As Adam worked wonders with his floor plans, she wandered around the property, spending quiet moments alone. Angelique explored the outhouses. Encroaching on the larger shed, she peered through each shrunken slat into the must and dust. It had little inside other than an old washing copper and a rusted manual plough. This one was sound, appealing and begging for conversion. Slight gaps between the ship lap allowed the sunlight in. Cobwebs had been brushed away. The rusting FJ Holden hauled out for scrap metal, revealing a rammed earth floor. Its roof suspended by glorious hardwood exposed beams. With a little TLC, flooring, cladding on the wall, a small loft office and a bathroom installed in one back corner, it would be the perfect workspace for Adam.
Something drew her to the shed. It's rural charm perhaps, or the fact that the baby moved comfortingly when she approached. It had become her special place. Somewhere to walk among the shadows and dream about the future. Today is no different to any other day. She unlatches the door and wonders into the comforting space for 'quiet time' and to visualise it's charm once the renovations were complete. The baby moves and she places a tender hand upon her protruding belly to calm the little mite, secretly enjoying its lively murmers. She is startled as the door swings hard shut, the latch catching violently yet no breeze is present. She turns on a sixpence and retreats towards the closed door to unhinge the heavy iron latch before she hears it. A sob? A whisper? A sigh?
The sound is indiscernible but strange. There's no-one there but it is clearly audible yet unintelligible.
She barely utters before silently chastising herself for feeling fear.
"Save her, find me! . . "
She spins to ascertain its source.
"Save her, find me . . !"
Now sure that it's not her hormones or imagination at play, she surveys the shed. It's clear beyond some old paint tins and streaming light forming a latticework of light. For a moment she swears she sees something. A shady form, an apparition, pixelated and shimmering. A pleading hand extends before a wayward cloud obscures the sun and the beams retreat. The vision disappears. Angelique sprints to the closing door and escapes before it slams hard shut behind her.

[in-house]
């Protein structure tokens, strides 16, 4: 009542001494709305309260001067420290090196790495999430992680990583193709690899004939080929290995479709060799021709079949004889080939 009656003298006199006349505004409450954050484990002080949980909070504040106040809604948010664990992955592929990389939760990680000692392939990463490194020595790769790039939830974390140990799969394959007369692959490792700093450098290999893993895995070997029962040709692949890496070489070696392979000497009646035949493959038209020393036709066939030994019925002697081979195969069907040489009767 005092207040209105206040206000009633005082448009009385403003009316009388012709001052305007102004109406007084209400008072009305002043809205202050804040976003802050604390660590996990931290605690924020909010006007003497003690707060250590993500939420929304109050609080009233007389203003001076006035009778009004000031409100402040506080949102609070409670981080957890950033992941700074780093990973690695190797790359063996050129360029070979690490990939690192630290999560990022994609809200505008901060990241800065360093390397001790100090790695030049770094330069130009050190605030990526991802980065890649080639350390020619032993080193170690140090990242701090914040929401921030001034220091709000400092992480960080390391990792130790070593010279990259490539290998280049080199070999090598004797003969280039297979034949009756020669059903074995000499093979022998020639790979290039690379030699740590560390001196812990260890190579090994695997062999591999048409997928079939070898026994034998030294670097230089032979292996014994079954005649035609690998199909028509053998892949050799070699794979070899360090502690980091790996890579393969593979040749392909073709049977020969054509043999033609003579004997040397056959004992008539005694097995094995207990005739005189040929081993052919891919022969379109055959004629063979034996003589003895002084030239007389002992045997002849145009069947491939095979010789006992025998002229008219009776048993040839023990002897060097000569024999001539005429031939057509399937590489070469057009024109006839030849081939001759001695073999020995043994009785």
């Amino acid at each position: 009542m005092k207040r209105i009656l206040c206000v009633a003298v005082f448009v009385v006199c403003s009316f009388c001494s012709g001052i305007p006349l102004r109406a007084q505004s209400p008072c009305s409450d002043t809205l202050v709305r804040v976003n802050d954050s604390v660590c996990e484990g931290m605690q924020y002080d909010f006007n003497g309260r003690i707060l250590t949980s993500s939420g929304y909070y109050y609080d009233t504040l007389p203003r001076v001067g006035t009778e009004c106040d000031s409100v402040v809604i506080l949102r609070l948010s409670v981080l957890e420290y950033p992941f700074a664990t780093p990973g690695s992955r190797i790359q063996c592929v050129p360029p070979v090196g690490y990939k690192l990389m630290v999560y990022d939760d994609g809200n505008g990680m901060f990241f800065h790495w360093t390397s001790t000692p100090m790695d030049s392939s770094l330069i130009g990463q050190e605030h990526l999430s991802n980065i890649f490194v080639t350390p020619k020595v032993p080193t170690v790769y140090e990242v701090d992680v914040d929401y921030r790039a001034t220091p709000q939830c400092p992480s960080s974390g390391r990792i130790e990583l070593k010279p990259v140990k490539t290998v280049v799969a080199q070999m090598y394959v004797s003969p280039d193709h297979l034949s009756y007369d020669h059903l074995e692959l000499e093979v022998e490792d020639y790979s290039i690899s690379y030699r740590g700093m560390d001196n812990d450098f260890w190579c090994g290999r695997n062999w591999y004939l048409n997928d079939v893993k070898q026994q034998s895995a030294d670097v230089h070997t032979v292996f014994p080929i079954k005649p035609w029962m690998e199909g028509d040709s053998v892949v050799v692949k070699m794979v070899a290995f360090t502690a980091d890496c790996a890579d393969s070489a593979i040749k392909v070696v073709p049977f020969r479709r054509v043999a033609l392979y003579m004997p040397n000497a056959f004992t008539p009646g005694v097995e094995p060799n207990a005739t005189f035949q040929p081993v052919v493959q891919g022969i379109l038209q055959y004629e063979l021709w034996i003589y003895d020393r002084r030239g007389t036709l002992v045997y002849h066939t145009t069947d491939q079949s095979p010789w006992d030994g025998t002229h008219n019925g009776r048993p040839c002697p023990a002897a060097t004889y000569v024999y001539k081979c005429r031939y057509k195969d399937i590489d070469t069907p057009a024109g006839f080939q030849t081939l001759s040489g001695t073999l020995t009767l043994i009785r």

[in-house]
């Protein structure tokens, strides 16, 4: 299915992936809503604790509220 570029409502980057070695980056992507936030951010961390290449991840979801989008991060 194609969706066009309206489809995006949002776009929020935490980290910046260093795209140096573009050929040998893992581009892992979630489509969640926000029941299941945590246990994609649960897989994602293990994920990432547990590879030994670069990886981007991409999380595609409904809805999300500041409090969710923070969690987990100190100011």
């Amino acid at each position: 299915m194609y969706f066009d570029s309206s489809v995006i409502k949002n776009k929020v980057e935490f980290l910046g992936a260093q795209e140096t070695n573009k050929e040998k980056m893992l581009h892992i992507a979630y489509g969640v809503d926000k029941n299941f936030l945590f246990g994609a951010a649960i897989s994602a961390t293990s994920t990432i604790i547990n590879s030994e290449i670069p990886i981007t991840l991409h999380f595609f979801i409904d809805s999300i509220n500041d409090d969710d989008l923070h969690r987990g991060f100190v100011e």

She knows not why but she compelled to return to the shed. She visits every day. Sometimes she hears things, sometimes she sees things but says nothing of her visions to her husband. The baby stirs whenever they enter. She stands full centre and pivots 360 degrees before she feels an icy hand upon her back, pushing her towards the far left corner. She swivels and the hand desists but the urge to explore the usurps her fear as she teeters on the brink of curiosity and terror. Her cleavage sweats, her hands shake, her heart palpitates out of control but she is driven. Someone . . something . . . wants her to explore. Between the right angle of the rear shed wall are two hitching posts. Tall and solid, each bearing a single well-battened rusted iron ring. The earth is rammed, hard, firmer than the rest of floor and from it protrudes the tiniest piece of rotting blue fabric.
The baby is writhing ballistic, turning and kicking and brings her to her knees. She practices her Le Mars and breathes fast and strong before she begins to tug at the tiny piece of blue. The hard earth is unforgiving as she scrapes with hand and nail and releases sods, pulling at the fabric which reluctantly gives way and forfeits treasure. It protrudes carelessly from a large wooden box buried just four inches below the surface. Against the wall rests a mattock and with renewed vigor and tremulous hands she takes the mighty tool and smashes it hard against the weak timbers. Hands now bleeding and painted with red earth she tears at the planks and exposes what was not meant to be exposed, what should have remained undiscovered. The body of a woman, no, a child. Ravaged by two decades of neglect now bone and dried flesh, swathed only in the remnants of a bloodied blue dress.
Posted for 10th Daughter of Memory "Shafts of Grace in the Corner of A Room"